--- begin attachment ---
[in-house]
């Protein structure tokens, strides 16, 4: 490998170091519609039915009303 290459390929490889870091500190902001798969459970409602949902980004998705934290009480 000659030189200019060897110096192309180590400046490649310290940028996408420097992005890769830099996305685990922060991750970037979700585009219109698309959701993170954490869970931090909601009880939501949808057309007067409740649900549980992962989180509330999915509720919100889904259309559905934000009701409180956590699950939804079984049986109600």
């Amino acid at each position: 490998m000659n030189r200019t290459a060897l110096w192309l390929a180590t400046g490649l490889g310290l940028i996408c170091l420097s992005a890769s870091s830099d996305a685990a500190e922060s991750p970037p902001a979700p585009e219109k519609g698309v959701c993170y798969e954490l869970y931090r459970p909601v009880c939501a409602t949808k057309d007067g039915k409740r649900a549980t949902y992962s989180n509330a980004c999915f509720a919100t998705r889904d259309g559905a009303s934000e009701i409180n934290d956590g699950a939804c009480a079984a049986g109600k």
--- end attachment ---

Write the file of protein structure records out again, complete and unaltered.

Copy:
[in-house]
């Protein structure tokens, strides 16, 4: 490998170091519609039915009303 290459390929490889870091500190902001798969459970409602949902980004998705934290009480 000659030189200019060897110096192309180590400046490649310290940028996408420097992005890769830099996305685990922060991750970037979700585009219109698309959701993170954490869970931090909601009880939501949808057309007067409740649900549980992962989180509330999915509720919100889904259309559905934000009701409180956590699950939804079984049986109600």
């Amino acid at each position: 490998m000659n030189r200019t290459a060897l110096w192309l390929a180590t400046g490649l490889g310290l940028i996408c170091l420097s992005a890769s870091s830099d996305a685990a500190e922060s991750p970037p902001a979700p585009e219109k519609g698309v959701c993170y798969e954490l869970y931090r459970p909601v009880c939501a409602t949808k057309d007067g039915k409740r649900a549980t949902y992962s989180n509330a980004c999915f509720a919100t998705r889904d259309g559905a009303s934000e009701i409180n934290d956590g699950a939804c009480a079984a049986g109600k």